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York City Council president should surrender post following comments, member says

Logan Hullinger
York Dispatch

York City Council member Lou Rivera on Thursday demanded that Henry Nixon resign his presidency of the City Council following comments Rivera called "prejudicial" about outgoing police Commissioner Osborne "Moe" Robinson III.

"His (Nixon's) comments, coming on the heels of racial tension, protests and rallies, disqualifies him from being a leader that represents the majority of this community," Rivera wrote Thursday in a statement.

Rivera was reacting to comments Nixon made Tuesday after Mayor Michael Helfrich said Robinson would resign less than a year into his tenure.

More:Mayor: York City's police commissioner to resign

More:Mayor names acting York City police chief

Lou Rivera, chairman of the local Latino advocacy nonprofit Latinos Unidos, announces his candidacy for York City Council during First Friday Latinos outside CASA's York City welcoming center Friday, Oct. 5, 2018. Bill Kalina photo

"When he was appointed, I was very hopeful. I was very pleased we would have an African-American commissioner," Nixon, a white man, said Tuesday night. "As time went on, I became more and more disenchanted with him, for his disdain for council … (and) his bad attitude."

Nixon was first elected to council in 2009 and has served as president since 2018.

He has been known to spar with Helfrich and his administration in public, offering what has been the strongest example of bad blood between the mayor and council. 

York City Council President Henry Nixon speaks during a town hall meeting concerning Mayor Michael Helfrich's hiring of Blanda Nace as chief opportunity development officer, Monday, June 24, 2019. 
John A. Pavoncello photo

And Nixon didn't hold back Tuesday from listing a litany of issues he had with Robinson following the police commissioner's resignation.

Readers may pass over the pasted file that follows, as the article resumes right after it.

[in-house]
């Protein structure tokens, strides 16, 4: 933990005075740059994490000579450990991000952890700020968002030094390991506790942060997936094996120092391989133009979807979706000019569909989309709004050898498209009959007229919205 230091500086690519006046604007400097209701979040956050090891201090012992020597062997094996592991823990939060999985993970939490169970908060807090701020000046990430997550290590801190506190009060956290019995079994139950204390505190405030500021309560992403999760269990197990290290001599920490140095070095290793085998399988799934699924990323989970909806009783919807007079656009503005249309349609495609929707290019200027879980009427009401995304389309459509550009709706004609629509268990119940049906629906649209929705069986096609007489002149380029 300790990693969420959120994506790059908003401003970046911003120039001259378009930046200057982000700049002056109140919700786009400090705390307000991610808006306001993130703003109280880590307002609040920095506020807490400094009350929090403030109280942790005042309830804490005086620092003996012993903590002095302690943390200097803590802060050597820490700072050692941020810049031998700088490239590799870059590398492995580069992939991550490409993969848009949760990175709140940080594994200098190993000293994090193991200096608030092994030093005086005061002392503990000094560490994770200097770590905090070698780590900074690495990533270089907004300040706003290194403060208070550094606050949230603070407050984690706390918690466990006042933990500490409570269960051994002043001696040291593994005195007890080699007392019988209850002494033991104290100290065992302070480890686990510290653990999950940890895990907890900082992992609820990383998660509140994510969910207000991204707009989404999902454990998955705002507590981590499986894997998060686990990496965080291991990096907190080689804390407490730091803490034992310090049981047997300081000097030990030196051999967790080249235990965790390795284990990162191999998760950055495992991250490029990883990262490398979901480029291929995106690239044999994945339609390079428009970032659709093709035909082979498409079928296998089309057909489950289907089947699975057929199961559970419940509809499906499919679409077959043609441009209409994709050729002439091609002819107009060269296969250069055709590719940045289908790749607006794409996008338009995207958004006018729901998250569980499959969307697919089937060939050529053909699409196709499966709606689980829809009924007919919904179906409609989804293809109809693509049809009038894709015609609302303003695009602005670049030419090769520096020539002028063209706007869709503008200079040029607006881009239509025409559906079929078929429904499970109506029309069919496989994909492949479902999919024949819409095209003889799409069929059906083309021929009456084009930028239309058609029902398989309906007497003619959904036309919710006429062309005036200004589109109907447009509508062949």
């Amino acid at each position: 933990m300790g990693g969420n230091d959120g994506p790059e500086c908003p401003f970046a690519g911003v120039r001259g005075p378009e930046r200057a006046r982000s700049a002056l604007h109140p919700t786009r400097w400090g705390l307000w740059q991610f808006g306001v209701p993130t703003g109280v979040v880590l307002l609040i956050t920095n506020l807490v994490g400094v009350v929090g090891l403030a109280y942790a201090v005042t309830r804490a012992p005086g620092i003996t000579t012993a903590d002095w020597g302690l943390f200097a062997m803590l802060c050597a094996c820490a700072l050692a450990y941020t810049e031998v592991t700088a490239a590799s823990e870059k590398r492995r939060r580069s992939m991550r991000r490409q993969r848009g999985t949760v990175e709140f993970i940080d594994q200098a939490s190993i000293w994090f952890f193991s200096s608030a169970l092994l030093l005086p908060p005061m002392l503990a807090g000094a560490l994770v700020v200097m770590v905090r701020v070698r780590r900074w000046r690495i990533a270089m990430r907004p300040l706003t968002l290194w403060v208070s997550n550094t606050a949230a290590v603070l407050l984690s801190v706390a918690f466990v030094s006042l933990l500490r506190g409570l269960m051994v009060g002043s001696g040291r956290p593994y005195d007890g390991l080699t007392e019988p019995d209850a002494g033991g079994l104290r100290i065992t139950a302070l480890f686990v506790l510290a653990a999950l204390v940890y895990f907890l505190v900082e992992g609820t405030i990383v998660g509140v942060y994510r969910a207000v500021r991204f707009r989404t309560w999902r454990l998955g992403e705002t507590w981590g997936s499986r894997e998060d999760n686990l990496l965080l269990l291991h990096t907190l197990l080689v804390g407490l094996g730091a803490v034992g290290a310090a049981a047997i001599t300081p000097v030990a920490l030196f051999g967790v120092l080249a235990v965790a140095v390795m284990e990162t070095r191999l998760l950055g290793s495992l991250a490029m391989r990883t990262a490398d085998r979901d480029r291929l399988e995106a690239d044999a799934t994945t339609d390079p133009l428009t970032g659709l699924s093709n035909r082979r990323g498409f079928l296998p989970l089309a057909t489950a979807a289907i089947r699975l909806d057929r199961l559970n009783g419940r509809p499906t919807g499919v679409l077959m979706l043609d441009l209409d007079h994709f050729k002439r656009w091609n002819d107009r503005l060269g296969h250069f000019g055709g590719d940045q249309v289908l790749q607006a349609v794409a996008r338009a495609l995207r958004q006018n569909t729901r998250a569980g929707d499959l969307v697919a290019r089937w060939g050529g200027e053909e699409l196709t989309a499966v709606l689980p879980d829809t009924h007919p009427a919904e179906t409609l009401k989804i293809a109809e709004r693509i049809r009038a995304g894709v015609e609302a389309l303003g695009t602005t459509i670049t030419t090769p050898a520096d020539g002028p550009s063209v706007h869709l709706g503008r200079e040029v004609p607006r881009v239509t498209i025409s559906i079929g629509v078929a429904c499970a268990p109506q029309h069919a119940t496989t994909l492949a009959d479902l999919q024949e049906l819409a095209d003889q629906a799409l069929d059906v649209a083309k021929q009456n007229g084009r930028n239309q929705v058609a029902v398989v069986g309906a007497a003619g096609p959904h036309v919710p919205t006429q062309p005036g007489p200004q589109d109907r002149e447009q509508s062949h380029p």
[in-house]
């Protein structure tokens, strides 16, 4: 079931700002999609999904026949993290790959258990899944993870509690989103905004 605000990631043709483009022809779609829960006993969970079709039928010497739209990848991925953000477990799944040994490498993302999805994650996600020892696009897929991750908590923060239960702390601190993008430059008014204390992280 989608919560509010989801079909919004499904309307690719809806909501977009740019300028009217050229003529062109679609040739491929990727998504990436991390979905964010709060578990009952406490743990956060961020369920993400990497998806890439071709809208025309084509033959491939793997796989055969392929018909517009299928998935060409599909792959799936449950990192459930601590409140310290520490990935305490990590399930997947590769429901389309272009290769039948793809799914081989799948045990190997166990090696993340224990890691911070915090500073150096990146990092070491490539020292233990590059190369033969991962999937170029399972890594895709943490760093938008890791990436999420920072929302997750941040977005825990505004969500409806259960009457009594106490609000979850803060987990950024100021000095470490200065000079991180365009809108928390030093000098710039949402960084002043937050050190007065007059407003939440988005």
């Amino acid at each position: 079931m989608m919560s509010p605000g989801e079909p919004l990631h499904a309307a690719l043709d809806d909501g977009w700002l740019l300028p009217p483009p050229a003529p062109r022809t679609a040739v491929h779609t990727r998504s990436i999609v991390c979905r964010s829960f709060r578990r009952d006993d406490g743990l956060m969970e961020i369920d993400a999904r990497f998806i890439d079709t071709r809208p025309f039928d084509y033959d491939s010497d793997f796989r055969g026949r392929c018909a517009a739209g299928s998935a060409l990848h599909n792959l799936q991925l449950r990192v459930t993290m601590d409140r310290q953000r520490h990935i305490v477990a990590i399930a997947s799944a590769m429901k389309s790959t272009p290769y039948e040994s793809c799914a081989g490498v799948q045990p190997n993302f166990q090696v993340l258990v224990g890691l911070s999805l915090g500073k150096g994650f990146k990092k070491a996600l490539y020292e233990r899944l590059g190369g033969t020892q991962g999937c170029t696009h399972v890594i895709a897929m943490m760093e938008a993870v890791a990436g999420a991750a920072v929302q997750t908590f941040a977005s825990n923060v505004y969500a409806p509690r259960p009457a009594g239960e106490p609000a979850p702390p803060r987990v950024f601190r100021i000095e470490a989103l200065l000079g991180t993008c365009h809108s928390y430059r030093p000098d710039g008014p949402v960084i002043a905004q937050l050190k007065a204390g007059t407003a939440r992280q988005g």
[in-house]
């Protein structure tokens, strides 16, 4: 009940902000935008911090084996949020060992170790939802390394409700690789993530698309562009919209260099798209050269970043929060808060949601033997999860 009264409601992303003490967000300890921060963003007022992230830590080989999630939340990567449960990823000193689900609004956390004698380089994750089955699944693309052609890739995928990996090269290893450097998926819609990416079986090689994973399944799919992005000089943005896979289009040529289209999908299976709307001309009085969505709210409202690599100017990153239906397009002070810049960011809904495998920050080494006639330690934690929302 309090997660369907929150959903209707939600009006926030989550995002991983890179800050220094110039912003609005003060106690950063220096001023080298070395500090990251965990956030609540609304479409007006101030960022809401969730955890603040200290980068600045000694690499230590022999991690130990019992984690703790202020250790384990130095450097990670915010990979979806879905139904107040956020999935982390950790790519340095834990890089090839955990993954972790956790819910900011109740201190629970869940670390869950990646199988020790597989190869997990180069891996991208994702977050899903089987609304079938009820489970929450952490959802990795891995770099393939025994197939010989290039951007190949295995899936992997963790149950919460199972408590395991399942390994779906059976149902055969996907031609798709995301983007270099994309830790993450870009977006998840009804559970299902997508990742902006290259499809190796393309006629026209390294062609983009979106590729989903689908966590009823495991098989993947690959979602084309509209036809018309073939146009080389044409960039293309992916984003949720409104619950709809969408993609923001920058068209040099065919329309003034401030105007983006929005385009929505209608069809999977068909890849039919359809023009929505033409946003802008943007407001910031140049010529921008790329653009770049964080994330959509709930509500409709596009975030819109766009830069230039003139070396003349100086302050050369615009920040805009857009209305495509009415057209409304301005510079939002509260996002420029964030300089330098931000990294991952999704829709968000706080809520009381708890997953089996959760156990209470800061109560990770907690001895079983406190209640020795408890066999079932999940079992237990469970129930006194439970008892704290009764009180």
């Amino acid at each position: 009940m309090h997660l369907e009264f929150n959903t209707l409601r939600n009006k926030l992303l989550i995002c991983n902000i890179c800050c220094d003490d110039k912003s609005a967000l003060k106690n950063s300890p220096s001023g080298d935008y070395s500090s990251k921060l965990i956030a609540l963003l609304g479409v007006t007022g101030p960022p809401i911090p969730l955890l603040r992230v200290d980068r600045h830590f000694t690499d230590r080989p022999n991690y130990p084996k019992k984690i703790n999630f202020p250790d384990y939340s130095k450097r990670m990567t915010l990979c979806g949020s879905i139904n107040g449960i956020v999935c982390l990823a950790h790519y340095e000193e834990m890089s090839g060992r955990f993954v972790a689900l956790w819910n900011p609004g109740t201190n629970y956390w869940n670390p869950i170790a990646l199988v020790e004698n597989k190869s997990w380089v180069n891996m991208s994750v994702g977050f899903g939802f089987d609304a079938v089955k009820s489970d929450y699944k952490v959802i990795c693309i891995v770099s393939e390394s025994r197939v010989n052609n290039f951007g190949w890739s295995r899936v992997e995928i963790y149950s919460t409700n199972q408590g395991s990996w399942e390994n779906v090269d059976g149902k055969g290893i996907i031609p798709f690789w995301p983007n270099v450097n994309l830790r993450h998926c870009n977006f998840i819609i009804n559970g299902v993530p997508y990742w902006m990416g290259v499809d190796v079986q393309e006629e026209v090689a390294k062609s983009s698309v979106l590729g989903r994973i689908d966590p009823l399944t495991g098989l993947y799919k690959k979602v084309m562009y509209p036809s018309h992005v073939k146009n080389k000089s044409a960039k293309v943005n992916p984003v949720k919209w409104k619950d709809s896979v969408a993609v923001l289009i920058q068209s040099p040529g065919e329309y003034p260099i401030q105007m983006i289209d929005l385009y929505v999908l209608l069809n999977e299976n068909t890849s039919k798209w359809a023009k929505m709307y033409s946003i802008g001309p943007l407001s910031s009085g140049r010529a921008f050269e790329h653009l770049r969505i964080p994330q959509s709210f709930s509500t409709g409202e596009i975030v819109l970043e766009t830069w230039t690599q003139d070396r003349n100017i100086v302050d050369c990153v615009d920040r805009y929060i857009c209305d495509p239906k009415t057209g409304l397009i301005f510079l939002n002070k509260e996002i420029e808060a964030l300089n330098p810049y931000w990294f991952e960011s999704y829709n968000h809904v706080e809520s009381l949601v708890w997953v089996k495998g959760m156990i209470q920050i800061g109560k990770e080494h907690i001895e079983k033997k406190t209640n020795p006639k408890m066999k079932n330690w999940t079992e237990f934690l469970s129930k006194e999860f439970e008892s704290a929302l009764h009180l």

Rivera, though, specifically took issues with with the fact Nixon commented on an "extremely sensitive situation prior to getting all the facts," with the council president citing recent allegations, he said.

Nixon on Tuesday criticized Robinson, a Black man, for allegedly denying a number of various training requests for officers.

He also said Robinson brought in consultants who worked for Baltimore City Police at the same time Robinson worked thereand that he was advised the consultants have questionable backgrounds.

On Thursday, Nixon rebuffed Rivera's demand that he cede his position as City Council president.

“I’ve always tried to do my very best for the public,” Nixon said. “That’s the reason I ran in the first place.”

York City Police Commissioner Osborne "Moe" Robinson III as community members gather in Continental Square in peaceful protest for George Floyd, to remember those who have died at the hands of police and to celebrate the communication experienced throughout the week between community members and officials in York City, Friday, June 5, 2020. Dawn J. Sagert photo

Council Vice President Sandie Walker would not say whether she agreed that Nixon should resign his leadership post. Rivera and Nixon are entitled to their opinions but don't speak for council as a whole, she said.

However, she said, the release of information about Robinson's departure and comments addressing it showed a lack of foresight and preparation — and serves as a distraction from ongoing issues, such as the struggling economy and race relations.

For example, council has yet to see a letter of resignation, and it's unclear whether Robinson was asked to resign or did so on his own, she said.

“Anything that is going to cause trauma in our community, you have to think twice before you comment,” Walker said. “That goes for Henry, that goes for Lou, that goes for the mayor.”

City officials have not given a reason for Robinson's departure, and the former commissioner has not responded to multiple inquiries for comment.

His tenure as police commissioner, although short-lived, took place amid nationwide racial unrest that also left a mark in York City.

Robinson was active and vocal during local protests, speaking directly to protesters about his own experiences with discrimination as a Black man.

The former commissioner was said to be hand-picked by former Police Chief Troy Bankert and joined the force as its top cop in January. He previously served as Reading's deputy police chief.

Before that, he rose to the rank of colonel in the Baltimore City Police Department.

Helfrich on Wednesday named York City Police Capt. Daniel Aikey acting chief of the York City Police Department until a replacement is found.

Reporter Liz Evans Scolforo contributed to this story. 

— Logan Hullinger can be reached at lhullinger@yorkdispatch.com or via Twitter at @LoganHullYD.